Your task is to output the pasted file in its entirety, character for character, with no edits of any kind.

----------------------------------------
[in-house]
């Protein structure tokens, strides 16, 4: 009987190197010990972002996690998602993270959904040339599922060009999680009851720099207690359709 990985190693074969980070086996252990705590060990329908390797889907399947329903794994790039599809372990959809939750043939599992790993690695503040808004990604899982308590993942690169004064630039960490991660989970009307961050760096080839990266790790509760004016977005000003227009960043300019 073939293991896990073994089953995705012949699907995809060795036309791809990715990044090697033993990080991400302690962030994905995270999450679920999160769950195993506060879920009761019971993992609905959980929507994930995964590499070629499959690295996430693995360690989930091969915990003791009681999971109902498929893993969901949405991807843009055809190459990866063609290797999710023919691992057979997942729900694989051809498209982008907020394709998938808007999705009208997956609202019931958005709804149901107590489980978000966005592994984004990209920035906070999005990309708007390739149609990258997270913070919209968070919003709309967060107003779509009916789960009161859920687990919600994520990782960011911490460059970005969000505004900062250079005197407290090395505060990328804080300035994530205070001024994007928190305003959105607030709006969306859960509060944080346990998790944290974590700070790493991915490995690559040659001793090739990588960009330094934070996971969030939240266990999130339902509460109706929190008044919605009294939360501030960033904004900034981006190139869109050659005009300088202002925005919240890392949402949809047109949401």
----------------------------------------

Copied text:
[in-house]
């Protein structure tokens, strides 16, 4: 009987190197010990972002996690998602993270959904040339599922060009999680009851720099207690359709 990985190693074969980070086996252990705590060990329908390797889907399947329903794994790039599809372990959809939750043939599992790993690695503040808004990604899982308590993942690169004064630039960490991660989970009307961050760096080839990266790790509760004016977005000003227009960043300019 073939293991896990073994089953995705012949699907995809060795036309791809990715990044090697033993990080991400302690962030994905995270999450679920999160769950195993506060879920009761019971993992609905959980929507994930995964590499070629499959690295996430693995360690989930091969915990003791009681999971109902498929893993969901949405991807843009055809190459990866063609290797999710023919691992057979997942729900694989051809498209982008907020394709998938808007999705009208997956609202019931958005709804149901107590489980978000966005592994984004990209920035906070999005990309708007390739149609990258997270913070919209968070919003709309967060107003779509009916789960009161859920687990919600994520990782960011911490460059970005969000505004900062250079005197407290090395505060990328804080300035994530205070001024994007928190305003959105607030709006969306859960509060944080346990998790944290974590700070790493991915490995690559040659001793090739990588960009330094934070996971969030939240266990999130339902509460109706929190008044919605009294939360501030960033904004900034981006190139869109050659005009300088202002925005919240890392949402949809047109949401």